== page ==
I Don’t Understand – No Lo Entiendo

Report received May 16, 2013 from Barranquilla-based accompaniers Bill and Liz Branch.

No lo entiendo.  No lo comprendo.  Over and over again, we have uttered those words here in Colombia. 

Usually we mean that we don’t understand the Spanish.  But -- there’s a lot more than Spanish that we don’t understand.

We don’t understand how people with miniscule resources can be so gracious.  Over and over again, we have been treated to wonderful hospitality in situations where we wanted to be the givers not the receivers.

We don’t understand how people whose lives have been ripped apart by violence, who have been uprooted from their livelihoods and homes, start anew with new resolve to make a home for themselves and their families and do so with courage and generous love without reacting with violence or lashing out in anger.  We visited one such group of farm families last weekend.  Their herd of 625 cattle was stolen some time ago.  Thanks to the Lutheran Church, the farmers now have 62 cattle for a new start.  In spite of threats to run them off, these folks stay on their land and organize themselves for a better future.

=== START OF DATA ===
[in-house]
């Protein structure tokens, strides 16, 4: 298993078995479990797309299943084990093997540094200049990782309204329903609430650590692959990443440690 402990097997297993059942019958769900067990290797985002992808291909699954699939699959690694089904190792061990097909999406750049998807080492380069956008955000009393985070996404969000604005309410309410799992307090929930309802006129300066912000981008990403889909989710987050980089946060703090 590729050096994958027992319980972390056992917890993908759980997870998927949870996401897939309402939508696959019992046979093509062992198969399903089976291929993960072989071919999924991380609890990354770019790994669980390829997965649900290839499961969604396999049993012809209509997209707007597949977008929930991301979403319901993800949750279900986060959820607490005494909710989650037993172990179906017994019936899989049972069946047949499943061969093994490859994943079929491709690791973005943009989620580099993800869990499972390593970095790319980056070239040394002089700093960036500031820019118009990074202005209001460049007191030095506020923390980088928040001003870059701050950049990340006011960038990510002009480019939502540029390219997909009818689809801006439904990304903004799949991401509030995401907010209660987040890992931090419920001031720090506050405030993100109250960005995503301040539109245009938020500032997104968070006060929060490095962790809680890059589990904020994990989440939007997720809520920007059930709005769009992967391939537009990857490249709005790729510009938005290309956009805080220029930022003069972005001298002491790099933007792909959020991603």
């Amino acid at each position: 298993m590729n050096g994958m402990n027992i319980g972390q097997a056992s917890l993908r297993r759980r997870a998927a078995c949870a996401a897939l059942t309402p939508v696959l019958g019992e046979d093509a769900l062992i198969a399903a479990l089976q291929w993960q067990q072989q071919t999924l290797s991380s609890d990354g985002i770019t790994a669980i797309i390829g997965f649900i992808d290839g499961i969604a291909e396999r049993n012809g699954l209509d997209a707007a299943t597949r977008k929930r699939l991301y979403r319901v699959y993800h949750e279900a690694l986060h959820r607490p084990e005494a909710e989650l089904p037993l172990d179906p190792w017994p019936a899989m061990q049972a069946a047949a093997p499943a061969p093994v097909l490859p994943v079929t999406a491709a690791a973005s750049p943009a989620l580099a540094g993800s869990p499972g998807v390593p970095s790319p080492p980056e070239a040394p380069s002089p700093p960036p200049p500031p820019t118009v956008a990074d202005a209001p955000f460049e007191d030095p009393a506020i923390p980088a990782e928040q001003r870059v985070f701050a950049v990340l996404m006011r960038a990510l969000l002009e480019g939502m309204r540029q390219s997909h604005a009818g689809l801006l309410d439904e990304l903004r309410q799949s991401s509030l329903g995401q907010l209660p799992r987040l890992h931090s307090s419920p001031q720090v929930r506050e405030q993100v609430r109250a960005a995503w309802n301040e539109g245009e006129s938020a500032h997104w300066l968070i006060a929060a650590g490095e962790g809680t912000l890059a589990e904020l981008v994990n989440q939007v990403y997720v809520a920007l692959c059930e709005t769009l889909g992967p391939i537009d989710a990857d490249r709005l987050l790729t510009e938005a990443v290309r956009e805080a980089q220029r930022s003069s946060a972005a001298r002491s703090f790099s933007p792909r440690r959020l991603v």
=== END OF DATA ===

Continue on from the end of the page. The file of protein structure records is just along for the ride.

We don’t understand how people with a lot of land and a lot of power act as if they have the right to take land and lives with impunity.  For example, a multi-national palm oil corporation wants to add the small “finca” of a poor farmer to their vast lands.  So they may hire paramilitaries to kill the farmer or frighten him from his finca.  The next season they transplant young palm trees to that plot of land.  Then we remember the prophet Nathan’s story of the poor man who had only one ewe lamb.  The poor man’s prosperous neighbor decided to enhance his own flock, so he confiscated the poor man’s one lamb.  This story may have been about David, but it applies to the “David” in all of us.  

We don’t understand why a young person who wants to attend a youth triennium in the US this summer is denied the opportunity (by the U. S. Embassy), partly because of where she lives and partly because Congress has yet to address immigration issues in a just manner.

We don’t understand why a God who is all powerful and all present would choose to send God’s son and heir to live for and serve us, people who act with impunity, choose violence over dialogue, and live to put ourselves up and others down.  

But we do understand that God in Jesus Christ continues to offer all of us the possibility of forgiveness, hope, and learning to live together.  “Thy kingdom come…”